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Star Wars: The Last Jedi - 2017

Star Wars: The Last Jedi - 2017

Director(s): Rian Johnson

Writer(s): Rian Johnson

Cinematography by: Steve Yedlin

Editor(s): Bob Ducsay

Cast: Mark Hamill, Carrie Fisher, Adam Driver, Daisy Ridley, John Boyega, Oscar Isaac, Andy Serkis, Domhnall Gleeson and Benicio Del Toro

Synopsis: Having taken her first steps into the Jedi world, Rey joins Luke Skywalker on an adventure with Leia, Finn and Poe that unlocks mysteries of the Force and secrets of the past.

Review:

Star Wars: The Last Jedi is the second installment in the new trilogy that jump-started and revived the Star Wars franchise. I’ll show my cards, I truly enjoyed 2015’s The Force Awakens. It gave me enough intrigue into this new set of characters and circumstances, while recognizing that it followed a lot of the same beats established in the original trilogy. It was the spark needed to revitalize the fandom and the love George Lucas cultivated back in 1977. But, I knew I would be completely turned off by the franchise if this installment was another retreat of the same beats we saw in the original. Safe to say, for better or worse, this movie is one of the more unique installments in a franchise eight movies deep and, overall, I really enjoyed it. Fair warning, this review will be as vague as possible. I honestly don’t want to spoil this movie.

Director Rian Johnson (Looper) managed to fully leave his imprint on this movie. While it perfectly fit within the franchise many have come to love, his voice shone through each frame. He created a balanced tone throughout the movie. He didn’t shy away from the dread and despair the situation called for, but always kept shining the light at the end of the tunnel letting the audience know that there is always hope. One of the things that I was impressed by during the movie was the tension he created in many of the action sequences. I wasn’t comfortable - I didn’t think to myself that the heroes would escape always, since its established that anything can happen and anyone can die. The fight scenes are well-choreographed and well-shot. I never lost track of the action and I knew where the heroes were during the flow of the fight. I honestly think this movie has the best lightsaber fight since Luke versus Darth Vader in Empire Strikes back.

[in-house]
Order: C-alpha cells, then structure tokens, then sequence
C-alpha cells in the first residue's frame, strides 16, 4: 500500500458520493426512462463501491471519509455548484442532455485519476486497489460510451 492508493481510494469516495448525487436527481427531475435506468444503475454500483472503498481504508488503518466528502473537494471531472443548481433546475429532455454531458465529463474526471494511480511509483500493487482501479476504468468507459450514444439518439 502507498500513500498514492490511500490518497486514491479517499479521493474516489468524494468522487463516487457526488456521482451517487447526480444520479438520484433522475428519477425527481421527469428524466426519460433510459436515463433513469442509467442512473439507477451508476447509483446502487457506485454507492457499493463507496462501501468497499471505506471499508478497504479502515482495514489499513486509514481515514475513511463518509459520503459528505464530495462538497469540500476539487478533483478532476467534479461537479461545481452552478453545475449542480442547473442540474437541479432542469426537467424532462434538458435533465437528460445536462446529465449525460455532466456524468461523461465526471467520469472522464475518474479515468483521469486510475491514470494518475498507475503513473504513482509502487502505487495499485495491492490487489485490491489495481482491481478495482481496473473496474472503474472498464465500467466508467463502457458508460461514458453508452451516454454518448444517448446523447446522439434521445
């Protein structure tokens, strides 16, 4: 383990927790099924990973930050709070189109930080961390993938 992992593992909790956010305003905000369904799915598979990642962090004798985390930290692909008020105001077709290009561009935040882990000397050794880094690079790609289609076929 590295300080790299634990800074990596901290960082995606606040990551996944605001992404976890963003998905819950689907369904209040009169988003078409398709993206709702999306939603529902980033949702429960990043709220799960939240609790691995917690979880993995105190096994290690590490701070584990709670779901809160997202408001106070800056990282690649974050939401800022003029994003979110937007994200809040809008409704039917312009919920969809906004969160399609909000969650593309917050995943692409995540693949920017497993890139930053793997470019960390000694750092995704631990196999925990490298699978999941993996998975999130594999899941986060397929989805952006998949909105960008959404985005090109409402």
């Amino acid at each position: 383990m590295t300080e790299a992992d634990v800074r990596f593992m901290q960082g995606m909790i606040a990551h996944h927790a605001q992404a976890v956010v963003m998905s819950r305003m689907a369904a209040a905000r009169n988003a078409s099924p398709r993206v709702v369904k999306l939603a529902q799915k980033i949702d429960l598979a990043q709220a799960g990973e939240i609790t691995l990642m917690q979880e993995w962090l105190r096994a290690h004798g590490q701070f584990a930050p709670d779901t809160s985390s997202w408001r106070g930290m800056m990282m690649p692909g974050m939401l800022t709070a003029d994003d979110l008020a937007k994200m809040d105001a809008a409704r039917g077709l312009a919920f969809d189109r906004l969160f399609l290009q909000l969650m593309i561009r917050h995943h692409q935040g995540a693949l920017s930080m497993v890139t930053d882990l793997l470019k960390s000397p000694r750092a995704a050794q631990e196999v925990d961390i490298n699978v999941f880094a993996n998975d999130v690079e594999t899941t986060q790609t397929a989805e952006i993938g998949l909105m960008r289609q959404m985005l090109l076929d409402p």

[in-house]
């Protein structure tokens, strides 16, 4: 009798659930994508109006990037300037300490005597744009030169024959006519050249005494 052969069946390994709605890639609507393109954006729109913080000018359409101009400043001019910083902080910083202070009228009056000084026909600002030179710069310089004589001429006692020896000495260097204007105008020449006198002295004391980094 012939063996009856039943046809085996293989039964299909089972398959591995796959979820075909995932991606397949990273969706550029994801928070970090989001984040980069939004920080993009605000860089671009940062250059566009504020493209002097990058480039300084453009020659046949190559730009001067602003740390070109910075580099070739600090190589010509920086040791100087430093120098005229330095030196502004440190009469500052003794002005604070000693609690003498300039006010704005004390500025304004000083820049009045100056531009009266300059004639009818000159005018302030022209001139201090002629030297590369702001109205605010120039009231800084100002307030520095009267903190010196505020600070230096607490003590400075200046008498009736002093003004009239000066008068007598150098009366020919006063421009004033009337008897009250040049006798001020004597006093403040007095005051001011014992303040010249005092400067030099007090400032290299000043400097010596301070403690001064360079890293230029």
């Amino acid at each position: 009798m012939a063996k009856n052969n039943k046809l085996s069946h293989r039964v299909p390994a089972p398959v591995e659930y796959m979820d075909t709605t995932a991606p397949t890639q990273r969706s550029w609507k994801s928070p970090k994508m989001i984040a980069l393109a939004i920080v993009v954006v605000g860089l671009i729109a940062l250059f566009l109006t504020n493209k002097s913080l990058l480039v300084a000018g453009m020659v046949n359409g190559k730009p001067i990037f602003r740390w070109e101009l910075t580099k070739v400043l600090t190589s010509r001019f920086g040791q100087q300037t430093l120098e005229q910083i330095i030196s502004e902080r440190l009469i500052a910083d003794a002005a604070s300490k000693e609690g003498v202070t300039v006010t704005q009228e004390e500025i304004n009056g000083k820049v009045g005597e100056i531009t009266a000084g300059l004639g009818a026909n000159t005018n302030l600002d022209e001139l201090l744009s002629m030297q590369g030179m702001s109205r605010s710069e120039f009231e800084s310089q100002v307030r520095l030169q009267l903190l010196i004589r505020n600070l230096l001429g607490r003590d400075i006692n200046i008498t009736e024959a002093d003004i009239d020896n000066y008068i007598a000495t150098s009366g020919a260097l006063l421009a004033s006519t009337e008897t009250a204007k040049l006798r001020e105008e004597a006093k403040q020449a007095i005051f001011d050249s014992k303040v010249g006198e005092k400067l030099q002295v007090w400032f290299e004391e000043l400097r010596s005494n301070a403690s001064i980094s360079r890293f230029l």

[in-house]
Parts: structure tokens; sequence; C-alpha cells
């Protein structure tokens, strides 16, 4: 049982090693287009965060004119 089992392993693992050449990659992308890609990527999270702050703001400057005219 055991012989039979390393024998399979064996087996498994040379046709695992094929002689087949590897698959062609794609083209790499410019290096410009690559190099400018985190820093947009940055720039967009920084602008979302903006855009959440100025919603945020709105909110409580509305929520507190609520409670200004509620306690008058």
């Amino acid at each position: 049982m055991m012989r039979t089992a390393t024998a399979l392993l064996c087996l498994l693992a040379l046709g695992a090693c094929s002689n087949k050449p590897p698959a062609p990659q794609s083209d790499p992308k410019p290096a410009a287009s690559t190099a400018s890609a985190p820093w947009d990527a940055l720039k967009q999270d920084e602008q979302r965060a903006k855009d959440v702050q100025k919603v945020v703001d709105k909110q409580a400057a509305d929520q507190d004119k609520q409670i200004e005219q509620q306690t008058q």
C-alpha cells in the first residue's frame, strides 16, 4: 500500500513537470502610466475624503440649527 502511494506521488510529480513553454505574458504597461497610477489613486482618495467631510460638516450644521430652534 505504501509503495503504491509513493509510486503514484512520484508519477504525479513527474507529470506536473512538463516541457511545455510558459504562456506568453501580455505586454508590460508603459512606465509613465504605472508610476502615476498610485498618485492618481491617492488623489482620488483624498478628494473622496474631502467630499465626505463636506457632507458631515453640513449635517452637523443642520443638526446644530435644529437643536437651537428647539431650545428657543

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As for the script, I both love and hate how Johnson played with our expectations. More love than hate. He subverted many tropes that the franchise has relied on in the past, almost knocking that crutch right out from under it and letting it stand on its two feet. This, I feel, will be the biggest source of contention for many fans of the franchise. Many people don’t like change, especially when it comes to the things they love. But, if the biggest critique The Force Awakens got was that it was too familiar and that it leaned to heavily on past beats, it would be hypocritical if the biggest critique of The Last Jedi is that it’s too different. I was on the edge of my seat because he took it in a new direction. I honestly didn’t know where the movie was going, and that’s something I didn’t expect walking in to the 8th film in a “well-oiled” machine.

Quick note: I didn’t love ALL the changes made. It’s a movie you win some you lose some, but when I added up all he pluses in my head it came up positive.